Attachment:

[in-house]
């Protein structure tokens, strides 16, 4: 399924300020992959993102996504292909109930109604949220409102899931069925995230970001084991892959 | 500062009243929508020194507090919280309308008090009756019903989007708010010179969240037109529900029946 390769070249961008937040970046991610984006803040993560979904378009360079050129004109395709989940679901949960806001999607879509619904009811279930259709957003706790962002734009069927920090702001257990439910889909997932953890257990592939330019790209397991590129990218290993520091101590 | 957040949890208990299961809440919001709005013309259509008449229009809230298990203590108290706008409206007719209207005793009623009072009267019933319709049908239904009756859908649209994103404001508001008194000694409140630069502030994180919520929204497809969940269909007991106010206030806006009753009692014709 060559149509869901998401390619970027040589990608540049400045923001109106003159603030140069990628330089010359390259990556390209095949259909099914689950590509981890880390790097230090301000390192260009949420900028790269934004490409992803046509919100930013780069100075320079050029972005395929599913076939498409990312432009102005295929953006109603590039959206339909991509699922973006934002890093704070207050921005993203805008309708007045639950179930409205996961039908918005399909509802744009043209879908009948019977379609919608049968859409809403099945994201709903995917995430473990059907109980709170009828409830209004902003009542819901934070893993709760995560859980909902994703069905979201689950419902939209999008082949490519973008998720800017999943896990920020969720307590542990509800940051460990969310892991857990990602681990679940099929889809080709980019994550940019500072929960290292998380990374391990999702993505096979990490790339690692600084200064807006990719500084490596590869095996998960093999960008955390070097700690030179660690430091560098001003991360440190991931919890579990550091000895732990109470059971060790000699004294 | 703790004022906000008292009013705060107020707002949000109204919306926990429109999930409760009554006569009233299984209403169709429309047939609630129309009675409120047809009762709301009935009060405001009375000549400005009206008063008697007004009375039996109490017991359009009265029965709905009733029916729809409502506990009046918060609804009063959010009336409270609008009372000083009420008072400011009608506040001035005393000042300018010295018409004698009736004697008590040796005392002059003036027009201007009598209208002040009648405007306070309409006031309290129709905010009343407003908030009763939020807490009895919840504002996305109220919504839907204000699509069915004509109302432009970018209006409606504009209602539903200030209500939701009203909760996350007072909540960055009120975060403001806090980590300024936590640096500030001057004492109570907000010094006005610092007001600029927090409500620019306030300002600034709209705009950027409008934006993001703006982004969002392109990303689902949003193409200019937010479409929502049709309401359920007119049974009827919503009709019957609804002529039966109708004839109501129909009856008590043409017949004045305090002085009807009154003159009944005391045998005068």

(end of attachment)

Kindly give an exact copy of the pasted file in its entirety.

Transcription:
[in-house]
């Protein structure tokens, strides 16, 4: 399924300020992959993102996504292909109930109604949220409102899931069925995230970001084991892959 | 500062009243929508020194507090919280309308008090009756019903989007708010010179969240037109529900029946 390769070249961008937040970046991610984006803040993560979904378009360079050129004109395709989940679901949960806001999607879509619904009811279930259709957003706790962002734009069927920090702001257990439910889909997932953890257990592939330019790209397991590129990218290993520091101590 | 957040949890208990299961809440919001709005013309259509008449229009809230298990203590108290706008409206007719209207005793009623009072009267019933319709049908239904009756859908649209994103404001508001008194000694409140630069502030994180919520929204497809969940269909007991106010206030806006009753009692014709 060559149509869901998401390619970027040589990608540049400045923001109106003159603030140069990628330089010359390259990556390209095949259909099914689950590509981890880390790097230090301000390192260009949420900028790269934004490409992803046509919100930013780069100075320079050029972005395929599913076939498409990312432009102005295929953006109603590039959206339909991509699922973006934002890093704070207050921005993203805008309708007045639950179930409205996961039908918005399909509802744009043209879908009948019977379609919608049968859409809403099945994201709903995917995430473990059907109980709170009828409830209004902003009542819901934070893993709760995560859980909902994703069905979201689950419902939209999008082949490519973008998720800017999943896990920020969720307590542990509800940051460990969310892991857990990602681990679940099929889809080709980019994550940019500072929960290292998380990374391990999702993505096979990490790339690692600084200064807006990719500084490596590869095996998960093999960008955390070097700690030179660690430091560098001003991360440190991931919890579990550091000895732990109470059971060790000699004294 | 703790004022906000008292009013705060107020707002949000109204919306926990429109999930409760009554006569009233299984209403169709429309047939609630129309009675409120047809009762709301009935009060405001009375000549400005009206008063008697007004009375039996109490017991359009009265029965709905009733029916729809409502506990009046918060609804009063959010009336409270609008009372000083009420008072400011009608506040001035005393000042300018010295018409004698009736004697008590040796005392002059003036027009201007009598209208002040009648405007306070309409006031309290129709905010009343407003908030009763939020807490009895919840504002996305109220919504839907204000699509069915004509109302432009970018209006409606504009209602539903200030209500939701009203909760996350007072909540960055009120975060403001806090980590300024936590640096500030001057004492109570907000010094006005610092007001600029927090409500620019306030300002600034709209705009950027409008934006993001703006982004969002392109990303689902949003193409200019937010479409929502049709309401359920007119049974009827919503009709019957609804002529039966109708004839109501129909009856008590043409017949004045305090002085009807009154003159009944005391045998005068």